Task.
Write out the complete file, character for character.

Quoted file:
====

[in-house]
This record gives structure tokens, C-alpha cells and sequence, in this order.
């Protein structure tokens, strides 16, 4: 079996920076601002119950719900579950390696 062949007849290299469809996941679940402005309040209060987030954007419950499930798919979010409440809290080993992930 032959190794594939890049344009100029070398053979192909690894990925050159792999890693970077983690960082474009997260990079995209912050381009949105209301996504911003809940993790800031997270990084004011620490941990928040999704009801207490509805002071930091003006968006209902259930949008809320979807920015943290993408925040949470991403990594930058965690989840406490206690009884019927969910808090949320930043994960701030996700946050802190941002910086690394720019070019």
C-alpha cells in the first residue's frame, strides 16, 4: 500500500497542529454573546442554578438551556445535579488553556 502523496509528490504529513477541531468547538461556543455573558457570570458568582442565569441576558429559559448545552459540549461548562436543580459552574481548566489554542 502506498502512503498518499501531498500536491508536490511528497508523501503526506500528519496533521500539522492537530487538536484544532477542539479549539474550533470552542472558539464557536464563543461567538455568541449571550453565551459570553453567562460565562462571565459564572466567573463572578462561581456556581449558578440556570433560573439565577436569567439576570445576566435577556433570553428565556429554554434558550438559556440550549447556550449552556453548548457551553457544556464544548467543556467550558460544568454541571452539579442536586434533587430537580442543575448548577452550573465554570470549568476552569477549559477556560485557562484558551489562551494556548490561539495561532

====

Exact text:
[in-house]
This record gives structure tokens, C-alpha cells and sequence, in this order.
């Protein structure tokens, strides 16, 4: 079996920076601002119950719900579950390696 062949007849290299469809996941679940402005309040209060987030954007419950499930798919979010409440809290080993992930 032959190794594939890049344009100029070398053979192909690894990925050159792999890693970077983690960082474009997260990079995209912050381009949105209301996504911003809940993790800031997270990084004011620490941990928040999704009801207490509805002071930091003006968006209902259930949008809320979807920015943290993408925040949470991403990594930058965690989840406490206690009884019927969910808090949320930043994960701030996700946050802190941002910086690394720019070019």
C-alpha cells in the first residue's frame, strides 16, 4: 500500500497542529454573546442554578438551556445535579488553556 502523496509528490504529513477541531468547538461556543455573558457570570458568582442565569441576558429559559448545552459540549461548562436543580459552574481548566489554542 502506498502512503498518499501531498500536491508536490511528497508523501503526506500528519496533521500539522492537530487538536484544532477542539479549539474550533470552542472558539464557536464563543461567538455568541449571550453565551459570553453567562460565562462571565459564572466567573463572578462561581456556581449558578440556570433560573439565577436569567439576570445576566435577556433570553428565556429554554434558550438559556440550549447556550449552556453548548457551553457544556464544548467543556467550558460544568454541571452539579442536586434533587430537580442543575448548577452550573465554570470549568476552569477549559477556560485557562484558551489562551494556548490561539495561532